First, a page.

Lima is a very large city on the Pacific, built on a coastal dessert with a population approaching 9 Million inhabitants. Now consider that the number of personal vehicles has doubled in the past twenty to thirty years and you have a pretty clear picture of the traffic mayhem. It’s crazy. Now imagine that we don’t start today to build a network of subways in Toronto and you’ve got a living example of the chaos to come.

Therein lies the adventure. My first day in Lima was spent on a refresher course regarding safety & security, diseases & food concerns and how to navigate the complex system of taxis and privately run busses. However, as the work day came to an end, it was back to the apartment that I’m sharing with two other volunteers, change out of my sandals and shorts, and out to navigate the streets in Rush Hour traffic, Fun Wow! I successfully found my way to the Metropolitano an articulated-bus right-of-way that runs from Miraflores on the coast, inland to the Casco Viejo or old part of Lima, to stroll the pedestrian boulevards and take in the night life around the central square, La Plaza de Armas.

A great number of streets surrounding La Plaza de Armas, have been transformed into wonderful pedestrian boulevards, and in my experience, wherever this is done, the locals and tourists alike, flock to these people friendly areas, like flies to… bright lights. There was a military band playing in the square, vendors hawking everything from children’s toys to cell phone covers, families with young children, teenagers holding hands, old men lining up for a shoe shine, woman arm in arm recounting their day’s challenges and the lovers. Ahh!! the lovers, taking over the benches and seemingly oblivious to the human traffic surrounding them, aware only of each others eyes. It’s the same everywhere. We are so much more alike than we are different.

For all our orderly by-laws and regulated urban planning, we have a lot to learn about humanizing our large urban centres, from places far more chaotic, like Lima. We could have the best of both worlds, if only there were the vision, the political will and the passion to see it through.

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Allan Gardens & Conservatory

It’s been a while, since I posted anything, but I’ve been dedicating more time to the Art Of Photography and it’s time to share. We all derive inspiration in different ways and from different, sometimes, unexpected places. I’ve yet to find my muse, but while I await her arrival, I know enough to pick myself up, push myself out the door and soak in the sights around me. Hey, you know, there might be a tune in there.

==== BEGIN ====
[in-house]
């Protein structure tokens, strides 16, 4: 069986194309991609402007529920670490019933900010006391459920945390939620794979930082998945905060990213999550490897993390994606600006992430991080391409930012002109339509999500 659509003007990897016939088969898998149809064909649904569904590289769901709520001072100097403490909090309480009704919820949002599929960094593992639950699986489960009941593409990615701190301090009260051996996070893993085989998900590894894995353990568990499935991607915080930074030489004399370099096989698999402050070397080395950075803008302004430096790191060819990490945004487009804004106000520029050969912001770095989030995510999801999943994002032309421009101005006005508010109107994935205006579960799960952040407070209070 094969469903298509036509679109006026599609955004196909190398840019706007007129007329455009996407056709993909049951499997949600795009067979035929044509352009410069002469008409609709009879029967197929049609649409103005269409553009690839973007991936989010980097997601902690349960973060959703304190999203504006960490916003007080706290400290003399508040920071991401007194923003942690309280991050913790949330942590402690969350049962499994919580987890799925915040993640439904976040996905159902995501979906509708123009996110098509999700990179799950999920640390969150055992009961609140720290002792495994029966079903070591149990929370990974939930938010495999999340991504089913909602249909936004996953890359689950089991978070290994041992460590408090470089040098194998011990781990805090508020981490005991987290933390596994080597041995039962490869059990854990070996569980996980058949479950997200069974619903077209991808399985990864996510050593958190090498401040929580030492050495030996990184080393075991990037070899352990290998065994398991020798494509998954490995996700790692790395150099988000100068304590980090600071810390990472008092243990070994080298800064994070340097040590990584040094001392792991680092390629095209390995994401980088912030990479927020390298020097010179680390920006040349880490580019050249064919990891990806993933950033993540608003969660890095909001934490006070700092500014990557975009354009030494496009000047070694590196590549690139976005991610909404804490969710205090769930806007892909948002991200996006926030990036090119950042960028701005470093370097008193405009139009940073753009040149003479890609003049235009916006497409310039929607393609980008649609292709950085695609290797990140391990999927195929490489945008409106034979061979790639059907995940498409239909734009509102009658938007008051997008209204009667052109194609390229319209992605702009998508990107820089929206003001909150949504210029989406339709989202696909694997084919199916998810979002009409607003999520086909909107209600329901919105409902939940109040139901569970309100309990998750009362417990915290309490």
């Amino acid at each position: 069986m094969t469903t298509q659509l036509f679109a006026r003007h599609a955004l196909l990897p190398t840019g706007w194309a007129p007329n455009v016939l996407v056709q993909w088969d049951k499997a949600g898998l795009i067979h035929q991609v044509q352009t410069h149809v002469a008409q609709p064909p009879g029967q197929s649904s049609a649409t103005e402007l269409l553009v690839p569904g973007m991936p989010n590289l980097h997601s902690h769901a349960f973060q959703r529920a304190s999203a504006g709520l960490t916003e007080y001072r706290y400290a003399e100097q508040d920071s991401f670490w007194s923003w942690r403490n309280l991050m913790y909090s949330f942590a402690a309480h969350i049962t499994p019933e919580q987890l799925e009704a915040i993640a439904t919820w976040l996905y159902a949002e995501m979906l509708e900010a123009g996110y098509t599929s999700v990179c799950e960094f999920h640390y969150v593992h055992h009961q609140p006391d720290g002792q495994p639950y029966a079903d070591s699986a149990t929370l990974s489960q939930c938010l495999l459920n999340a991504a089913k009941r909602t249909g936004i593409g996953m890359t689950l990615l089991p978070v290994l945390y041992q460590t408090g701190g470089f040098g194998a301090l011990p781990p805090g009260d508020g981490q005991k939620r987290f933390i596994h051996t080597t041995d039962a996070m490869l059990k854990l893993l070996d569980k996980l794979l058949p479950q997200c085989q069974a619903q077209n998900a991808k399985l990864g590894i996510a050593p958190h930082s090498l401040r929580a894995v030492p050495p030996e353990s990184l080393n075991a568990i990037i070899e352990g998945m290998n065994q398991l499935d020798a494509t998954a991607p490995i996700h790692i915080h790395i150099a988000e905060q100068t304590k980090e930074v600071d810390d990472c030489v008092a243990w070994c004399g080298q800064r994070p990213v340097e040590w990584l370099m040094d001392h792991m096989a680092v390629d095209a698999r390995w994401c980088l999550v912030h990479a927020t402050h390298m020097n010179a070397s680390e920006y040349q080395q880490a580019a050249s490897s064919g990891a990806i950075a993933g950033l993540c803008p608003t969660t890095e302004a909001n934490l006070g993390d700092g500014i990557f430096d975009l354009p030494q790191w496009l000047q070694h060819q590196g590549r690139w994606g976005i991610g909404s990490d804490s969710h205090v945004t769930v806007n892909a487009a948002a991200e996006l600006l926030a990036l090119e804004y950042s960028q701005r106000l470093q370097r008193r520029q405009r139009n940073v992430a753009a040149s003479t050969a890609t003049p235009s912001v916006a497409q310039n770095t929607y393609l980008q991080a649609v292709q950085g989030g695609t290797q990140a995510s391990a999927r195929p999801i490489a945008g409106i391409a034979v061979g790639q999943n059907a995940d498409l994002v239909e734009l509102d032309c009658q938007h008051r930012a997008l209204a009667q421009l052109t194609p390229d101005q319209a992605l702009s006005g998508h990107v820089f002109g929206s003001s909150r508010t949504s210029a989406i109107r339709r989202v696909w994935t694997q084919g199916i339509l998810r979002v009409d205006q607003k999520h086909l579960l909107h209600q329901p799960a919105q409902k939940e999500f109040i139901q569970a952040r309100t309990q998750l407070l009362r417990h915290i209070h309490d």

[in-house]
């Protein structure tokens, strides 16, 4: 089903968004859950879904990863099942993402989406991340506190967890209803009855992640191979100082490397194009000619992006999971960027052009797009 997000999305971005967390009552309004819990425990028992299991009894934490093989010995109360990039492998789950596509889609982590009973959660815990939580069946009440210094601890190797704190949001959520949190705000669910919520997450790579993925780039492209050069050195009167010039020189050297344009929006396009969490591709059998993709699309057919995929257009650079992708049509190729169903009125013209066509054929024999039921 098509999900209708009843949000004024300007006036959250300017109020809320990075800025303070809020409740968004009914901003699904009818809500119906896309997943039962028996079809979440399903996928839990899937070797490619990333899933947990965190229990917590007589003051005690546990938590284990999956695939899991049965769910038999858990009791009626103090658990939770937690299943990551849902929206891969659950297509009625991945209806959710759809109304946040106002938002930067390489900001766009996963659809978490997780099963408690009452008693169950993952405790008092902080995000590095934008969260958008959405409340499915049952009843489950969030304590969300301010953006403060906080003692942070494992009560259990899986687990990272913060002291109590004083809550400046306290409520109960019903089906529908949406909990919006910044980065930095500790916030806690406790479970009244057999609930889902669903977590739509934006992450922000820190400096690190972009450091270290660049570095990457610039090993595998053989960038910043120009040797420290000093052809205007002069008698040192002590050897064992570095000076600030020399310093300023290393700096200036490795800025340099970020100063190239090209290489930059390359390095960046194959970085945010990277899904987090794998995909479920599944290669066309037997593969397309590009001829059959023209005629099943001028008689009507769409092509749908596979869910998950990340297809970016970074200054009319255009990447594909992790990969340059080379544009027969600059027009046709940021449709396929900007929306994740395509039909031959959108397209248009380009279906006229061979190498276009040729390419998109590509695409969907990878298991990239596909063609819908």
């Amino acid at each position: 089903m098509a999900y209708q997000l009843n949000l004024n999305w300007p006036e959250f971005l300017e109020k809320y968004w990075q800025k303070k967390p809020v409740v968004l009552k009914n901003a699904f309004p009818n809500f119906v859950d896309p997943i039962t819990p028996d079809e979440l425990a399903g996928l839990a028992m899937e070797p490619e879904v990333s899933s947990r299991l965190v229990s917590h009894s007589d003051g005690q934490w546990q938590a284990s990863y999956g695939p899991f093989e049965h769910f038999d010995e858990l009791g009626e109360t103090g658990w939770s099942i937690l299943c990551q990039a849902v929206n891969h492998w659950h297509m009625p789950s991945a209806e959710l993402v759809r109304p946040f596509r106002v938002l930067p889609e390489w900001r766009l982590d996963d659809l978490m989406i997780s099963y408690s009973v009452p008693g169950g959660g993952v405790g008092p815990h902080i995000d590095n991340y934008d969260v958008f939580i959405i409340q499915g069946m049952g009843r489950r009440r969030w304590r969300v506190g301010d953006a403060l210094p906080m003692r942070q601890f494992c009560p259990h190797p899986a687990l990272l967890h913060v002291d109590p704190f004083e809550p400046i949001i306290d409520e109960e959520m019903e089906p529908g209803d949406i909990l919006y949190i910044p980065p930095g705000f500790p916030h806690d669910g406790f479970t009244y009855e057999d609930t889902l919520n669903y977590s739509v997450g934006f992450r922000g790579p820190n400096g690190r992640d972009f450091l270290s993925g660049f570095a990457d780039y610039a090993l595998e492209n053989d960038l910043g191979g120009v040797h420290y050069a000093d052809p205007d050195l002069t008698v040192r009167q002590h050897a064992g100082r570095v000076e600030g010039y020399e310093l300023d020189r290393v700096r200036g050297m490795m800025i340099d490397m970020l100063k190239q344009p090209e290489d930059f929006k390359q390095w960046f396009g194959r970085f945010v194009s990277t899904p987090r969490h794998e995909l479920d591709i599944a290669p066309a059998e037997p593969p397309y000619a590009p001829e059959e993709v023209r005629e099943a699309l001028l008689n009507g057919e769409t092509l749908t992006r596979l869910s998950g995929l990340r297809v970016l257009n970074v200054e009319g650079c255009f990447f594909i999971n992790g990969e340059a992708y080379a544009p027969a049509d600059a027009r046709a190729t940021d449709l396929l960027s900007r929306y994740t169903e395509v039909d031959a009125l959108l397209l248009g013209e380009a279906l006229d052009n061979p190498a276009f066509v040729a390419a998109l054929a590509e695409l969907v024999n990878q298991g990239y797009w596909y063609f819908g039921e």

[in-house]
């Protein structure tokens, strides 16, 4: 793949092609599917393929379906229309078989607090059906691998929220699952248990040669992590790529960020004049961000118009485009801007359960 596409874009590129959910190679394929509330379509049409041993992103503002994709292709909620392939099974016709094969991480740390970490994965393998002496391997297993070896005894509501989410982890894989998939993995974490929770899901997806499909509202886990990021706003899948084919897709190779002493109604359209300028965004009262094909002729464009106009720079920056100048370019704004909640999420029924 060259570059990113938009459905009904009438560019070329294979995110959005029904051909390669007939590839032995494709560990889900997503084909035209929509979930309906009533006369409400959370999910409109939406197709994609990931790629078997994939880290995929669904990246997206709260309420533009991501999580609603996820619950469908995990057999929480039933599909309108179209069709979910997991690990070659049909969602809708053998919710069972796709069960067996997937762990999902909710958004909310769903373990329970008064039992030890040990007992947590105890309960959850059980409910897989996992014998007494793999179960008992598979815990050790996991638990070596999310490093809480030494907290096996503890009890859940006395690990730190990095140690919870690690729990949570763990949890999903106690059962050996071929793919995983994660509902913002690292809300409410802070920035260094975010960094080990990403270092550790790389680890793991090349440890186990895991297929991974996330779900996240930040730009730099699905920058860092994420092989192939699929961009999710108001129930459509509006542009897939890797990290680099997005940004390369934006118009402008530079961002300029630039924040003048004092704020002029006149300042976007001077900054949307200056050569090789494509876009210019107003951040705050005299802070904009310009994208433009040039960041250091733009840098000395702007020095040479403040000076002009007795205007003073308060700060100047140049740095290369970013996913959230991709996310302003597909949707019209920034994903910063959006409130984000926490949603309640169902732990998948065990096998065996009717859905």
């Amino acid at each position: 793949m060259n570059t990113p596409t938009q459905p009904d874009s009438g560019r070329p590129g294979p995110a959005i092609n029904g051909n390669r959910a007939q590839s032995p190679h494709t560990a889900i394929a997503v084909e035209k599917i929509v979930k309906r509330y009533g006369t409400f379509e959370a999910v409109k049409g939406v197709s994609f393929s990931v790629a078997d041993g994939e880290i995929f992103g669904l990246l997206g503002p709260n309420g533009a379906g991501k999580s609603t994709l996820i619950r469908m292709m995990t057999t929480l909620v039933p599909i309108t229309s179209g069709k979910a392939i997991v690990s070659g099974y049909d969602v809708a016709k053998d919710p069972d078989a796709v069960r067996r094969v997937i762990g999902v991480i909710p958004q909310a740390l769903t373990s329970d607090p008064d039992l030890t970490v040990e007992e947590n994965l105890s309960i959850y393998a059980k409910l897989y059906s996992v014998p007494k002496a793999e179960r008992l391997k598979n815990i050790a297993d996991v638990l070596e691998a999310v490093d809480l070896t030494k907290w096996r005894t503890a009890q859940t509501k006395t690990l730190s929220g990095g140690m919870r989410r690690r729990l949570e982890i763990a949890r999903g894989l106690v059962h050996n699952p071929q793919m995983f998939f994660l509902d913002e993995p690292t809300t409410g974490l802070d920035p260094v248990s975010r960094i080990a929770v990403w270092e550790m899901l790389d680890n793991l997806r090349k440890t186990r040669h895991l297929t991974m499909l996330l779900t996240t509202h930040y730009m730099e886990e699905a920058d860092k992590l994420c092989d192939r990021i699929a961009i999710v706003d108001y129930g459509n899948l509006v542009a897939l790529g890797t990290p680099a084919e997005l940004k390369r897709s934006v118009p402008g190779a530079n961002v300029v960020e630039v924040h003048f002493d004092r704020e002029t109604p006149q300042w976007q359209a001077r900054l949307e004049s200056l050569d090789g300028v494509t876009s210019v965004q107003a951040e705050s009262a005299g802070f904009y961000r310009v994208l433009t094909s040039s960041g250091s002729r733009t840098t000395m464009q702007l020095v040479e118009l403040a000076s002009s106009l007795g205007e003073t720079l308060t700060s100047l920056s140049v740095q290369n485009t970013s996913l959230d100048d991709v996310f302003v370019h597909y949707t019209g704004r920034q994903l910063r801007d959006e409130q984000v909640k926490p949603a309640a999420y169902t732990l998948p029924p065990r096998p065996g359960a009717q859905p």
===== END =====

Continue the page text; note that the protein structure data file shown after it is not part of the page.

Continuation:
A number of years ago, I was stopped on the street by a young woman with a clipboard, with the task of gathering a list of names of people to play as extras in a movie that was to be filmed in Toronto. After the usual contact details, she asked, although I didn’t understand why, where I’d gone to High School, to which I replied David & Mary Thompson. She already knew I lived in Scarborough, and wondered out loud, why it was that so many of the Schools in Scarborough, were named after people. I remarked that it wasn’t that unusual and being curious, asked where she’d gone to school, to which she replied Jarvis Collegiate… like the street. Well ya! but the street was named after Samuel Jarvis, the Chief Superintendent of Indian Affairs for Upper Canada (1837-1845), and a member of the Family Compact.

All this to say that these photographs were produced at Allan Gardens and Conservatory, located on Jarvis Street, which is a wonderful throwback to the Victorian period in Toronto’s history. The Buildings still conjure up the sensation of the period, but the grounds could use a little tender-loving-care. Want to see more photographs from Allan Gardens, or visit my Photo Essays to see other collections